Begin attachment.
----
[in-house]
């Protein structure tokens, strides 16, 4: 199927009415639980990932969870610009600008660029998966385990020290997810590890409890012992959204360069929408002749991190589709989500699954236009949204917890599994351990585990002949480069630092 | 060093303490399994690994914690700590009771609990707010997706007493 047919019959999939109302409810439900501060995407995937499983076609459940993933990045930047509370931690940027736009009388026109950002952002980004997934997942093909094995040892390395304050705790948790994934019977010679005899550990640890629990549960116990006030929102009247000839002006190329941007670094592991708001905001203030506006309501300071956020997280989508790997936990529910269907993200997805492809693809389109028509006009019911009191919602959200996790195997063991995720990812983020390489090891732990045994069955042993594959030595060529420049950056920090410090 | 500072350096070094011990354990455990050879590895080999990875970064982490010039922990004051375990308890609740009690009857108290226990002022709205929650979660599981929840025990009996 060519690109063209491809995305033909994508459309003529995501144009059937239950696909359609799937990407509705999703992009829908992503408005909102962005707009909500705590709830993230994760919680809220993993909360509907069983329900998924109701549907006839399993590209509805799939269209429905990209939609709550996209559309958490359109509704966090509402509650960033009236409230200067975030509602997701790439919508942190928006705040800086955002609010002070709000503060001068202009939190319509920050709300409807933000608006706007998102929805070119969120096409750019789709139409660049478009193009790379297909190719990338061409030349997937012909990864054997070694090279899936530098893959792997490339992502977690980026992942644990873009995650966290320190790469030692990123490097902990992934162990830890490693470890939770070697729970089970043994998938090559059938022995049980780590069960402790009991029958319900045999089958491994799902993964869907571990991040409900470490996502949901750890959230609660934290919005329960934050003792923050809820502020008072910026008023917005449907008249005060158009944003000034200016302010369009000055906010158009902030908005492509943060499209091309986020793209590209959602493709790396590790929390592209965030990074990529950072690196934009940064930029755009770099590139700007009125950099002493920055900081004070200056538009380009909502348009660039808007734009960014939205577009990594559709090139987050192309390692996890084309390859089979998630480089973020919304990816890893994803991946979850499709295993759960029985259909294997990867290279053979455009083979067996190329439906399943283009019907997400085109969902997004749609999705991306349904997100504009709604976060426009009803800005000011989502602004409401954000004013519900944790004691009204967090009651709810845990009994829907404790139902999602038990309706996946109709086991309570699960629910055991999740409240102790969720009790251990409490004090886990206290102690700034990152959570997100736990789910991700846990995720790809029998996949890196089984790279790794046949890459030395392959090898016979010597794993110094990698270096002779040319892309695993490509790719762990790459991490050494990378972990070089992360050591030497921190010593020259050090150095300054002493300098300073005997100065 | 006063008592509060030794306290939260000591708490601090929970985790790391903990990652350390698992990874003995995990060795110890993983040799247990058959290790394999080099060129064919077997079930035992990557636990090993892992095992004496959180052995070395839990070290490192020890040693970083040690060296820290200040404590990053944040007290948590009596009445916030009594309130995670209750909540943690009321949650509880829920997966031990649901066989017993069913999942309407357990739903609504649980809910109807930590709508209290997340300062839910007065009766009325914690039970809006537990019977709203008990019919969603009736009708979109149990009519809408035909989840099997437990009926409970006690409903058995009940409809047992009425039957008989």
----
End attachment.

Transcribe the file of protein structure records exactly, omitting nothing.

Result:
[in-house]
């Protein structure tokens, strides 16, 4: 199927009415639980990932969870610009600008660029998966385990020290997810590890409890012992959204360069929408002749991190589709989500699954236009949204917890599994351990585990002949480069630092 | 060093303490399994690994914690700590009771609990707010997706007493 047919019959999939109302409810439900501060995407995937499983076609459940993933990045930047509370931690940027736009009388026109950002952002980004997934997942093909094995040892390395304050705790948790994934019977010679005899550990640890629990549960116990006030929102009247000839002006190329941007670094592991708001905001203030506006309501300071956020997280989508790997936990529910269907993200997805492809693809389109028509006009019911009191919602959200996790195997063991995720990812983020390489090891732990045994069955042993594959030595060529420049950056920090410090 | 500072350096070094011990354990455990050879590895080999990875970064982490010039922990004051375990308890609740009690009857108290226990002022709205929650979660599981929840025990009996 060519690109063209491809995305033909994508459309003529995501144009059937239950696909359609799937990407509705999703992009829908992503408005909102962005707009909500705590709830993230994760919680809220993993909360509907069983329900998924109701549907006839399993590209509805799939269209429905990209939609709550996209559309958490359109509704966090509402509650960033009236409230200067975030509602997701790439919508942190928006705040800086955002609010002070709000503060001068202009939190319509920050709300409807933000608006706007998102929805070119969120096409750019789709139409660049478009193009790379297909190719990338061409030349997937012909990864054997070694090279899936530098893959792997490339992502977690980026992942644990873009995650966290320190790469030692990123490097902990992934162990830890490693470890939770070697729970089970043994998938090559059938022995049980780590069960402790009991029958319900045999089958491994799902993964869907571990991040409900470490996502949901750890959230609660934290919005329960934050003792923050809820502020008072910026008023917005449907008249005060158009944003000034200016302010369009000055906010158009902030908005492509943060499209091309986020793209590209959602493709790396590790929390592209965030990074990529950072690196934009940064930029755009770099590139700007009125950099002493920055900081004070200056538009380009909502348009660039808007734009960014939205577009990594559709090139987050192309390692996890084309390859089979998630480089973020919304990816890893994803991946979850499709295993759960029985259909294997990867290279053979455009083979067996190329439906399943283009019907997400085109969902997004749609999705991306349904997100504009709604976060426009009803800005000011989502602004409401954000004013519900944790004691009204967090009651709810845990009994829907404790139902999602038990309706996946109709086991309570699960629910055991999740409240102790969720009790251990409490004090886990206290102690700034990152959570997100736990789910991700846990995720790809029998996949890196089984790279790794046949890459030395392959090898016979010597794993110094990698270096002779040319892309695993490509790719762990790459991490050494990378972990070089992360050591030497921190010593020259050090150095300054002493300098300073005997100065 | 006063008592509060030794306290939260000591708490601090929970985790790391903990990652350390698992990874003995995990060795110890993983040799247990058959290790394999080099060129064919077997079930035992990557636990090993892992095992004496959180052995070395839990070290490192020890040693970083040690060296820290200040404590990053944040007290948590009596009445916030009594309130995670209750909540943690009321949650509880829920997966031990649901066989017993069913999942309407357990739903609504649980809910109807930590709508209290997340300062839910007065009766009325914690039970809006537990019977709203008990019919969603009736009708979109149990009519809408035909989840099997437990009926409970006690409903058995009940409809047992009425039957008989």